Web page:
Then they were saying how they add plastic bag to the oil so the cucur pisang will be so crispy.

    By the way, have you taken your favourite crackers and burnt them to see? LOL!!!

  2. I went to the mall two days ago, bought back Hwa Tai vegetable crackers among other household stuff… Which biscuits I really like? I really cannot say, the common ones I normally buy is the cream crackers cos they can be eaten with kaya whenever I am hungry for snacks… actually I still miss those yesteryears biscuits, even the choc wafer is so much different from those sold these days…

    Oh? The old school chocolate wafer? I think they are still selling at some places, maybe the smaller shops. I enjoy cream crackers with peanut butter more (and butter) than kaya.

  3. Hup Seng cream cracker with Milo. Growing up taking that for breakfast before off to school. Lol.

    So creamy, so fragrant, so crispy! Definitely better than all the rest!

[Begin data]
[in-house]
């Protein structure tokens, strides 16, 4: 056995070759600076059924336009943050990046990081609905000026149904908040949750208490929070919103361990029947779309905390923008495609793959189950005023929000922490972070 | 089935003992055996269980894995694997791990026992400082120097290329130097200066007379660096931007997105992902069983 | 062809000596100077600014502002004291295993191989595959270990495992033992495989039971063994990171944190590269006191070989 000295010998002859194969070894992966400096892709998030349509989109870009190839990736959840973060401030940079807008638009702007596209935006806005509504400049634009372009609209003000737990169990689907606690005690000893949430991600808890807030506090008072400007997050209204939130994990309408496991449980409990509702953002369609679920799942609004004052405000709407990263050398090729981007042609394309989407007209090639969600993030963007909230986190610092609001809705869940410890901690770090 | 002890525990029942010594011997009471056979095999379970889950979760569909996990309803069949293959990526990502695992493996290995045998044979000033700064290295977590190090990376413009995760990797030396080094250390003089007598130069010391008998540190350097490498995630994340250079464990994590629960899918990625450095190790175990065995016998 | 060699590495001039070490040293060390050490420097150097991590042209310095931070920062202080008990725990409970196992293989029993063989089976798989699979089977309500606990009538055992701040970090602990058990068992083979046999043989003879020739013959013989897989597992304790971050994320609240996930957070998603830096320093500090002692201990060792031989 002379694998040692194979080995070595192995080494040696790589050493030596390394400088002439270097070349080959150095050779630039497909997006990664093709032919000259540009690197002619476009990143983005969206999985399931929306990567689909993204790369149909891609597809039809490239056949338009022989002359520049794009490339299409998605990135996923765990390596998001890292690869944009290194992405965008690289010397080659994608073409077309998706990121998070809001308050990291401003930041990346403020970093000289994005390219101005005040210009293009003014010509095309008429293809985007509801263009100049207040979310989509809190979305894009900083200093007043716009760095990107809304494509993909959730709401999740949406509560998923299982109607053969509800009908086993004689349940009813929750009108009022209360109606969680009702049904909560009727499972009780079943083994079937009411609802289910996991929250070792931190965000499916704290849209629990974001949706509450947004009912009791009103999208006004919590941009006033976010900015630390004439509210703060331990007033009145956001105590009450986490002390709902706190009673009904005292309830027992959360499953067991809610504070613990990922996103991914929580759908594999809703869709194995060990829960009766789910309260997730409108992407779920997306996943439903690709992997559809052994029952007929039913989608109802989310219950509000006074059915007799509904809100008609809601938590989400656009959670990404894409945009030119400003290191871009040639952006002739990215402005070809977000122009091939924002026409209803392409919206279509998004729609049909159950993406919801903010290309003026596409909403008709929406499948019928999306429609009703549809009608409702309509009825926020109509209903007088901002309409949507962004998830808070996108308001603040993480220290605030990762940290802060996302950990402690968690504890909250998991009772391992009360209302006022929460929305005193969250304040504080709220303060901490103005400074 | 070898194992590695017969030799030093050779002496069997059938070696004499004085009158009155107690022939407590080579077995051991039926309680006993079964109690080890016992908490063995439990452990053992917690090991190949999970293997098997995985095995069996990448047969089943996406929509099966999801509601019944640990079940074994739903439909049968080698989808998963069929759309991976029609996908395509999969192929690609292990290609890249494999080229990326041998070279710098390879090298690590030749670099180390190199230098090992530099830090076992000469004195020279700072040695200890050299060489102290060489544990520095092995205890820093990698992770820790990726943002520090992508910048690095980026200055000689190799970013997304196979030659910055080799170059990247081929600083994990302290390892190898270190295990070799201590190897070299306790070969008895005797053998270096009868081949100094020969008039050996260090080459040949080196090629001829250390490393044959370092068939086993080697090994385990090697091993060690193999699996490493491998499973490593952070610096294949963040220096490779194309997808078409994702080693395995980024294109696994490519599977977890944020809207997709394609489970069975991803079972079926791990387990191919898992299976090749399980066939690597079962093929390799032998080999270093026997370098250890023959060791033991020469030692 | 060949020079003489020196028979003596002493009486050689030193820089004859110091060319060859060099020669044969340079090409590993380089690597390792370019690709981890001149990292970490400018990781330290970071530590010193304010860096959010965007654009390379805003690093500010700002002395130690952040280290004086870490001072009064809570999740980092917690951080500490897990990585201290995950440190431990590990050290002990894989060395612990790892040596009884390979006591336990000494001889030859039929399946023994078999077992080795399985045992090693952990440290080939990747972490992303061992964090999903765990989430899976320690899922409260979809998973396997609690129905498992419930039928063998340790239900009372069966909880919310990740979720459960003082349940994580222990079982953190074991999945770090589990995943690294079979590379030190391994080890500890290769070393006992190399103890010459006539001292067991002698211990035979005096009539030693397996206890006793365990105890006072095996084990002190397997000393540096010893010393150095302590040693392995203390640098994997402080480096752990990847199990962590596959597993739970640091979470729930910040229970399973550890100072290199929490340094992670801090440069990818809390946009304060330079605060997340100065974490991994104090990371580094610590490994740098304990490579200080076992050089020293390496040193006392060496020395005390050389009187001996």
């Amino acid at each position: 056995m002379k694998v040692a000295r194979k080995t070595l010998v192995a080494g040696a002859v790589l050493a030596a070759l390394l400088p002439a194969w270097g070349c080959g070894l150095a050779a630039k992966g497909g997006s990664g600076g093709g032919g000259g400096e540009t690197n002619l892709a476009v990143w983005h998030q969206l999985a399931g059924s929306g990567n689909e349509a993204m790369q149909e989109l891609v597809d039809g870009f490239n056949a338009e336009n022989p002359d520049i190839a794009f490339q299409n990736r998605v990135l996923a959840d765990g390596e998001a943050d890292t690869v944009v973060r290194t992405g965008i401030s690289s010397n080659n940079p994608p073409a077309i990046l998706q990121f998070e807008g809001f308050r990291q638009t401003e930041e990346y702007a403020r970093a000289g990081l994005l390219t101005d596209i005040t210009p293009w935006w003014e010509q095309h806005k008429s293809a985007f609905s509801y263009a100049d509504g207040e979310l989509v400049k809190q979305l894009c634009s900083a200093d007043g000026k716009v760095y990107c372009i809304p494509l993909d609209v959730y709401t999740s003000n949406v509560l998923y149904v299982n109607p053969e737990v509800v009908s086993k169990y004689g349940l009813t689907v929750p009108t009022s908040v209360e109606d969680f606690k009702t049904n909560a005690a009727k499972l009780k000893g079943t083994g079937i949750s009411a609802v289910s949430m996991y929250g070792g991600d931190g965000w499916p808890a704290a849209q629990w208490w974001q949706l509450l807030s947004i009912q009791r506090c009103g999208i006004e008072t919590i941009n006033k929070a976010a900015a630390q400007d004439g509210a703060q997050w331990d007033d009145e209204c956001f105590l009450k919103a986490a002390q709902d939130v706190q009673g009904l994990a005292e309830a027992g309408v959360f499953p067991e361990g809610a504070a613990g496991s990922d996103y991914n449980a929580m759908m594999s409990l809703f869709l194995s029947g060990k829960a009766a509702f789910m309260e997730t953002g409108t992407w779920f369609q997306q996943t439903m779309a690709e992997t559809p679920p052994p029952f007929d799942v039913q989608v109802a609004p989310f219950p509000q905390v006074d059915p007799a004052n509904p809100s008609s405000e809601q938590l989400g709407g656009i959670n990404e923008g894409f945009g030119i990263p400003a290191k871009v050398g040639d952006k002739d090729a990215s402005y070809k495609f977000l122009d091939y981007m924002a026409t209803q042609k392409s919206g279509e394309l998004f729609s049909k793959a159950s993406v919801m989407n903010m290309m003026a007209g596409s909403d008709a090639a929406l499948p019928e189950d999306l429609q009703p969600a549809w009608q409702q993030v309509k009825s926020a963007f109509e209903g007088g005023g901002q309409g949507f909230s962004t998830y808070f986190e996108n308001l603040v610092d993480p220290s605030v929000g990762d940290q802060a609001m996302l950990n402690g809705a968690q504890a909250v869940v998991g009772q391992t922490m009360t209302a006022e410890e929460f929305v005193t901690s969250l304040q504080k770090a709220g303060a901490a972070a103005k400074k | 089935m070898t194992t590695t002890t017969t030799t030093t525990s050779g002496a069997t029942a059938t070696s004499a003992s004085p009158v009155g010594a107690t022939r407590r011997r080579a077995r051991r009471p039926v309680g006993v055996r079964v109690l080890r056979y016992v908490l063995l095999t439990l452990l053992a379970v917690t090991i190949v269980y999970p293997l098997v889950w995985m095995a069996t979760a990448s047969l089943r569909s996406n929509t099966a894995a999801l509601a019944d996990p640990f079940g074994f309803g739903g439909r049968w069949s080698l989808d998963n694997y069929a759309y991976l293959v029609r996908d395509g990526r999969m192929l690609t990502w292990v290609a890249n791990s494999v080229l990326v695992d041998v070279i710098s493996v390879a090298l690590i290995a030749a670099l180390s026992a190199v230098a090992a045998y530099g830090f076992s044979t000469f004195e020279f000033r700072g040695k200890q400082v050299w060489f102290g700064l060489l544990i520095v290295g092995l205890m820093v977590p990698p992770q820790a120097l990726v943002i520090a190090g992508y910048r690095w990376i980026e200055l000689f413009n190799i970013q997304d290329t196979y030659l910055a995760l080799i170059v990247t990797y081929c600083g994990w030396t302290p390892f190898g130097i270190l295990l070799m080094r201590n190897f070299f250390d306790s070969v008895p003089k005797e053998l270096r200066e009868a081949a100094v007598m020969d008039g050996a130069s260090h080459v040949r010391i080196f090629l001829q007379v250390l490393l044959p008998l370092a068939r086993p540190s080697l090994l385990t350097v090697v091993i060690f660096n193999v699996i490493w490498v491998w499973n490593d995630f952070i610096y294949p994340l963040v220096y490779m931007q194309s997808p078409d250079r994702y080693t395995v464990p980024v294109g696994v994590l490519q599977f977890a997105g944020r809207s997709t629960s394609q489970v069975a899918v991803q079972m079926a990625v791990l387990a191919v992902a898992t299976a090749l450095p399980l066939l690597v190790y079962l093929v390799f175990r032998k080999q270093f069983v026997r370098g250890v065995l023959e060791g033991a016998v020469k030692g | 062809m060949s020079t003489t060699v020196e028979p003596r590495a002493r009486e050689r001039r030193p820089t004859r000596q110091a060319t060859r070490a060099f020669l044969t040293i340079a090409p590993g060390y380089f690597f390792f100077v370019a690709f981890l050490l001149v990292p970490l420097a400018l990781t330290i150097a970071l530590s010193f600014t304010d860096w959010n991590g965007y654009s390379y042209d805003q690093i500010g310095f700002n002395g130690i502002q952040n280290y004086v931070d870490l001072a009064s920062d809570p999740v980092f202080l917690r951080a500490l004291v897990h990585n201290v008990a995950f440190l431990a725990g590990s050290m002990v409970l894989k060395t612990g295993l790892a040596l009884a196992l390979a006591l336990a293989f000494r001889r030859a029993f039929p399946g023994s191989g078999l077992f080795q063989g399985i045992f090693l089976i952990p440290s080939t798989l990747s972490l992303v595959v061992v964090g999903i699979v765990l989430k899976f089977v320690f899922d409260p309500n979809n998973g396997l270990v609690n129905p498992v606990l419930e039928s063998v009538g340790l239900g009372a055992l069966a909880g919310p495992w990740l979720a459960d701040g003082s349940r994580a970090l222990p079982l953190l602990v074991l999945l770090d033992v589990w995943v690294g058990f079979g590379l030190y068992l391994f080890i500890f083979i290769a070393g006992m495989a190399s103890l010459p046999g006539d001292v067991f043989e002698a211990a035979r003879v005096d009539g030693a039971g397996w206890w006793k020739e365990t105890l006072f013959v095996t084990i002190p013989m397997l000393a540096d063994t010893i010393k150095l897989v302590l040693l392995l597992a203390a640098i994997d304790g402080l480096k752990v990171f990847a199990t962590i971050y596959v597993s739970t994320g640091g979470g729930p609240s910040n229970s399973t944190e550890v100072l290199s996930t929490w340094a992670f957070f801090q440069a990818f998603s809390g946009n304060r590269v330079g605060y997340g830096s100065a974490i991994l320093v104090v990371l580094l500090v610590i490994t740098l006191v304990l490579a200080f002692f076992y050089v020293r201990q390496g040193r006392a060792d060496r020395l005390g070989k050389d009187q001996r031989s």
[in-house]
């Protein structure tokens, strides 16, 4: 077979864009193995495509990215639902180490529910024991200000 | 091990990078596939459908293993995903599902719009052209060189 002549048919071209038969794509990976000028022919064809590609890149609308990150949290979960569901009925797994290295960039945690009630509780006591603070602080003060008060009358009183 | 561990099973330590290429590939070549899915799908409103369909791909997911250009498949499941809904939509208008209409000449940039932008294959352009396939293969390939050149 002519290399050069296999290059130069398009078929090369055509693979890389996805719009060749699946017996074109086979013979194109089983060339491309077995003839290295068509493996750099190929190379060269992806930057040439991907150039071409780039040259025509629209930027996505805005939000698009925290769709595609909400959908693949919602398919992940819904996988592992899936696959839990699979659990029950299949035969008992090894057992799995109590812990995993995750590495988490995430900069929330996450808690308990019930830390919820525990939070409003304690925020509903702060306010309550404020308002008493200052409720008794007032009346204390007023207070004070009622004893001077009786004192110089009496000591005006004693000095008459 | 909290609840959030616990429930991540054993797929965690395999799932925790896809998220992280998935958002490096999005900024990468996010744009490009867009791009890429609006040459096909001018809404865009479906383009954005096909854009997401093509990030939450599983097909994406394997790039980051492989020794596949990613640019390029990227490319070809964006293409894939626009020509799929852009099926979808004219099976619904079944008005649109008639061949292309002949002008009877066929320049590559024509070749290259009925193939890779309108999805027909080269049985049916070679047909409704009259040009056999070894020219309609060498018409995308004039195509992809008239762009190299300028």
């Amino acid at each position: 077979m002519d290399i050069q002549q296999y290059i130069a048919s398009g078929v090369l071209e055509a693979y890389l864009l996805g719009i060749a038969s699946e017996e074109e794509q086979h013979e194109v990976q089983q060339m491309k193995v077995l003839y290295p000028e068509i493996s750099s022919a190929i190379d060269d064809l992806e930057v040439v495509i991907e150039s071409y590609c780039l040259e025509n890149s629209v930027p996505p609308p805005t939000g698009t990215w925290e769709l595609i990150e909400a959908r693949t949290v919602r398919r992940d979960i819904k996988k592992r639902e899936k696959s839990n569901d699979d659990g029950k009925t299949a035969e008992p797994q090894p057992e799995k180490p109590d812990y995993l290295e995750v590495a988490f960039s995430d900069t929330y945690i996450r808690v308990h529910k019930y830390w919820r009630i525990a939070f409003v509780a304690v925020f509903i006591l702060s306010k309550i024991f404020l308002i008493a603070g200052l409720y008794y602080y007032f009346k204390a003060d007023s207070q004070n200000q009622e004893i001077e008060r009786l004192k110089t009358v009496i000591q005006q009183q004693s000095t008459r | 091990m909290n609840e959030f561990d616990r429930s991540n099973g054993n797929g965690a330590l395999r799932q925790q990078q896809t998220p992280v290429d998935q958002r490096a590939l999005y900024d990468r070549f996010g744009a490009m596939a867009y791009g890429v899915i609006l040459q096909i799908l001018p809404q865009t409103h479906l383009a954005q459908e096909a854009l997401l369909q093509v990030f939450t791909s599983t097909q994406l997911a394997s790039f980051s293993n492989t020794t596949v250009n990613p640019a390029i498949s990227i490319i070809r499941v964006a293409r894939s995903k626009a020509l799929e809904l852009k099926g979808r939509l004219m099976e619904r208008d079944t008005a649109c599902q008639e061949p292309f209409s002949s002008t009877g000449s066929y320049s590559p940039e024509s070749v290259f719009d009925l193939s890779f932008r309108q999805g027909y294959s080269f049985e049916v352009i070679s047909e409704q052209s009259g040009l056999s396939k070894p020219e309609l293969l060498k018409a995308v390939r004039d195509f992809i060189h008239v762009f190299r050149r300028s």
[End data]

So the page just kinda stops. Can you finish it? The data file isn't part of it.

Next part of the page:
4. Well I prefer oreo and chipsmore. 😀

    Still I would love to try the biscuits that you have mentioned.

    Two that I would avoid – not into stuff that sweet! My girl prefers other choc chip cookies to Chipsmore, and is not into Oreos either.

  5. So funny to think that Malaysians would use curry powder made in England!

    It’s very nice though. That Thai chef at my one-time favourite Thai restaurant here would not use any other brand! I hear it is just perfect for Japanese curry, not that I am a fan of it. LOL!!!

  6. I saw arnott shortbread that day but did not end up buying.

    Smart choice. I would not say it is anything to get excited about. There are other nicer ones.

  7. Arnott’s Nice is one of my fave biscuit and I’ve tried the coconut biscuit (but Philippine brand) and I like it as well. Does the British Nice taste coconut-y?

    Hello! How are you? Haven’t seen you here for a long long time! Yes, the coconut taste was the main attraction.

All opinions expressed in my blog are solely my own, that is my prerogative - you may or may not agree, that is yours. To each his/her own. For food and other reviews, you may email me at sibutuapui@yahoo.com